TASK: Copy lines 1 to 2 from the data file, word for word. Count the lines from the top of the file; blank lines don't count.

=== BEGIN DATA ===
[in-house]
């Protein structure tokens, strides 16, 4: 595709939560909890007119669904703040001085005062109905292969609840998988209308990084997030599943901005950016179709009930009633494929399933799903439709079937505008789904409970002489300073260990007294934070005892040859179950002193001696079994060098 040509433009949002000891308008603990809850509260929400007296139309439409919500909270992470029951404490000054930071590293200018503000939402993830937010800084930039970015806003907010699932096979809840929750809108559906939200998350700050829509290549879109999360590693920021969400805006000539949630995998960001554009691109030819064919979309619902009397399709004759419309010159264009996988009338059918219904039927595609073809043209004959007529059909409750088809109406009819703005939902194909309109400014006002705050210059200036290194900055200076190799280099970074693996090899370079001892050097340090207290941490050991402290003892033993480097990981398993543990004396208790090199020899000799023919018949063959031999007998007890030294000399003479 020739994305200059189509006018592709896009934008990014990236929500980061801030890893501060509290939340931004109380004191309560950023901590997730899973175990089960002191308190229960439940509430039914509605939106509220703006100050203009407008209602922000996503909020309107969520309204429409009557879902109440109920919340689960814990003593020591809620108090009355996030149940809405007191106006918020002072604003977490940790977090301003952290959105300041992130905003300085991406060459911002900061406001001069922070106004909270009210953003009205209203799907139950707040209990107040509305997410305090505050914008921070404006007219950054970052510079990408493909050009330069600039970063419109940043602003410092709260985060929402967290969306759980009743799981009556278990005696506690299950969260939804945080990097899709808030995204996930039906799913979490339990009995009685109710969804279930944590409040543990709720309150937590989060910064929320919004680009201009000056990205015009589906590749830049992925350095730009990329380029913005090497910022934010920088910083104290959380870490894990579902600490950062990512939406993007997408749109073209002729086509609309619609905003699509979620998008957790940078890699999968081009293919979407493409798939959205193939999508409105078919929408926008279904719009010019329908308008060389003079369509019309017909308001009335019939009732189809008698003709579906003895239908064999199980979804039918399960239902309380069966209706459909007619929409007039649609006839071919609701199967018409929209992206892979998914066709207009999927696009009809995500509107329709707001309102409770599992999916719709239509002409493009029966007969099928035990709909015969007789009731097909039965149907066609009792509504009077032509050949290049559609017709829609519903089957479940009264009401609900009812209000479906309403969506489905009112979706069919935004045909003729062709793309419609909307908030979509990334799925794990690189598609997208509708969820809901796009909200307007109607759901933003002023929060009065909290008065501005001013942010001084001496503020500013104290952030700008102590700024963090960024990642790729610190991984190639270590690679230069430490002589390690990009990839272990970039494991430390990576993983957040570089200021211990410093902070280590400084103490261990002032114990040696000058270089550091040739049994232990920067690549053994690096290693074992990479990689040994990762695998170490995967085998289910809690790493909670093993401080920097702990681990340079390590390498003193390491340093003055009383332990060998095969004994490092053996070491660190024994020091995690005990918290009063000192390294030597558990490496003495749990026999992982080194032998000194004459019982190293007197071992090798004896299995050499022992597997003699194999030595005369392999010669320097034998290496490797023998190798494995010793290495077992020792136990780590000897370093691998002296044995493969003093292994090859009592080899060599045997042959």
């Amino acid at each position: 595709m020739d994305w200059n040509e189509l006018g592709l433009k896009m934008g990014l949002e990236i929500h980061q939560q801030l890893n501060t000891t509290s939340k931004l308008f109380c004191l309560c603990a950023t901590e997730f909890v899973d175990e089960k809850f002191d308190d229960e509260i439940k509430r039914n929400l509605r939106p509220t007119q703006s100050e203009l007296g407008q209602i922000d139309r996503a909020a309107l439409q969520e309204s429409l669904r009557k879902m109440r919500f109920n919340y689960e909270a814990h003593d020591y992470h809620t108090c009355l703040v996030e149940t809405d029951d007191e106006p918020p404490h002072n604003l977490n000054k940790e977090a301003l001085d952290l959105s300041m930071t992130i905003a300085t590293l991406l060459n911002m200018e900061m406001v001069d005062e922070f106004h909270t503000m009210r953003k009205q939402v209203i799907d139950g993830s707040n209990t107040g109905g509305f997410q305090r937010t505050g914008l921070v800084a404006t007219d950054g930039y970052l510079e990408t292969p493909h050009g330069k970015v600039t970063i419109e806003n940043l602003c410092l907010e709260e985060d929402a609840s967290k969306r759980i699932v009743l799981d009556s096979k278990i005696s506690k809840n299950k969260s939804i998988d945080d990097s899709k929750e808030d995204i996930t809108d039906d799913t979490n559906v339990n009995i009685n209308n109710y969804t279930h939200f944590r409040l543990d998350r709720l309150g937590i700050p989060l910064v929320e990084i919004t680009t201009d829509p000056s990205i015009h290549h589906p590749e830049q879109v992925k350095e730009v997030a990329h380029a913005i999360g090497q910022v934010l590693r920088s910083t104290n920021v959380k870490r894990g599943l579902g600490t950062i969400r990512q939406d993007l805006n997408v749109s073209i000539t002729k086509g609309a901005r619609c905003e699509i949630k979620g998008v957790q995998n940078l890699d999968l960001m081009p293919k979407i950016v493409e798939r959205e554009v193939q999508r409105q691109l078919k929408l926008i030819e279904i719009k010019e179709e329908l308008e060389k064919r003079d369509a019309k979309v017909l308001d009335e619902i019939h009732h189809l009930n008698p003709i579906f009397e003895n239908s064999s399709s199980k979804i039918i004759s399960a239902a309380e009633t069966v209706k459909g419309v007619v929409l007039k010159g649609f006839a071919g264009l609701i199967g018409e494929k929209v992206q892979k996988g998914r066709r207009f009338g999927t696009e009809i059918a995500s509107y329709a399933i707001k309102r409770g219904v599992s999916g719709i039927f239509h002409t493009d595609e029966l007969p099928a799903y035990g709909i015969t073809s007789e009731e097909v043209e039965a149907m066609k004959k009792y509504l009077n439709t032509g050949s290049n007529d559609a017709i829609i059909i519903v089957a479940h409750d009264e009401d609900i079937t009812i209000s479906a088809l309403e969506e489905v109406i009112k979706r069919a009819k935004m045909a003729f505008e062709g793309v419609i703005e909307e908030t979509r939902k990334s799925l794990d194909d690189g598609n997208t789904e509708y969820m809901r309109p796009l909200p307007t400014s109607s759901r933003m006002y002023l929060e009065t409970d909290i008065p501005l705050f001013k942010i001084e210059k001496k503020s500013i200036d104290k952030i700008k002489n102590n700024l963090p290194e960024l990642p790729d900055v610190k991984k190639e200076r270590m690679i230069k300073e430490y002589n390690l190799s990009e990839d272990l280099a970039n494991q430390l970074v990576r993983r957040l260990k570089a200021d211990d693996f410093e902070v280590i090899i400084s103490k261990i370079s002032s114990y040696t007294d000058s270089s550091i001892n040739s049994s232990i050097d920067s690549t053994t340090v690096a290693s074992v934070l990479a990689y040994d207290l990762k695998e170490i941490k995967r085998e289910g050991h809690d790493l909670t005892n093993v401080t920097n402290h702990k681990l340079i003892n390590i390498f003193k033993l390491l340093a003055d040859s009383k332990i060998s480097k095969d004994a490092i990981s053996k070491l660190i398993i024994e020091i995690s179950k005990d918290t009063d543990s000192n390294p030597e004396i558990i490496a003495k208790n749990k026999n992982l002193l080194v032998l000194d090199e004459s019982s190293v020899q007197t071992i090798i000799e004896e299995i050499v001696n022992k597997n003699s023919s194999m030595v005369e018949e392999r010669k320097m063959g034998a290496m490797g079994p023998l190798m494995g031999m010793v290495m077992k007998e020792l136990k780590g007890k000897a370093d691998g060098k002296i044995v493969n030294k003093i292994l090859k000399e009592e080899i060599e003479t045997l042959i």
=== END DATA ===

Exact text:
[in-house]
């Protein structure tokens, strides 16, 4: 595709939560909890007119669904703040001085005062109905292969609840998988209308990084997030599943901005950016179709009930009633494929399933799903439709079937505008789904409970002489300073260990007294934070005892040859179950002193001696079994060098 040509433009949002000891308008603990809850509260929400007296139309439409919500909270992470029951404490000054930071590293200018503000939402993830937010800084930039970015806003907010699932096979809840929750809108559906939200998350700050829509290549879109999360590693920021969400805006000539949630995998960001554009691109030819064919979309619902009397399709004759419309010159264009996988009338059918219904039927595609073809043209004959007529059909409750088809109406009819703005939902194909309109400014006002705050210059200036290194900055200076190799280099970074693996090899370079001892050097340090207290941490050991402290003892033993480097990981398993543990004396208790090199020899000799023919018949063959031999007998007890030294000399003479 020739994305200059189509006018592709896009934008990014990236929500980061801030890893501060509290939340931004109380004191309560950023901590997730899973175990089960002191308190229960439940509430039914509605939106509220703006100050203009407008209602922000996503909020309107969520309204429409009557879902109440109920919340689960814990003593020591809620108090009355996030149940809405007191106006918020002072604003977490940790977090301003952290959105300041992130905003300085991406060459911002900061406001001069922070106004909270009210953003009205209203799907139950707040209990107040509305997410305090505050914008921070404006007219950054970052510079990408493909050009330069600039970063419109940043602003410092709260985060929402967290969306759980009743799981009556278990005696506690299950969260939804945080990097899709808030995204996930039906799913979490339990009995009685109710969804279930944590409040543990709720309150937590989060910064929320919004680009201009000056990205015009589906590749830049992925350095730009990329380029913005090497910022934010920088910083104290959380870490894990579902600490950062990512939406993007997408749109073209002729086509609309619609905003699509979620998008957790940078890699999968081009293919979407493409798939959205193939999508409105078919929408926008279904719009010019329908308008060389003079369509019309017909308001009335019939009732189809008698003709579906003895239908064999199980979804039918399960239902309380069966209706459909007619929409007039649609006839071919609701199967018409929209992206892979998914066709207009999927696009009809995500509107329709707001309102409770599992999916719709239509002409493009029966007969099928035990709909015969007789009731097909039965149907066609009792509504009077032509050949290049559609017709829609519903089957479940009264009401609900009812209000479906309403969506489905009112979706069919935004045909003729062709793309419609909307908030979509990334799925794990690189598609997208509708969820809901796009909200307007109607759901933003002023929060009065909290008065501005001013942010001084001496503020500013104290952030700008102590700024963090960024990642790729610190991984190639270590690679230069430490002589390690990009990839272990970039494991430390990576993983957040570089200021211990410093902070280590400084103490261990002032114990040696000058270089550091040739049994232990920067690549053994690096290693074992990479990689040994990762695998170490995967085998289910809690790493909670093993401080920097702990681990340079390590390498003193390491340093003055009383332990060998095969004994490092053996070491660190024994020091995690005990918290009063000192390294030597558990490496003495749990026999992982080194032998000194004459019982190293007197071992090798004896299995050499022992597997003699194999030595005369392999010669320097034998290496490797023998190798494995010793290495077992020792136990780590000897370093691998002296044995493969003093292994090859009592080899060599045997042959």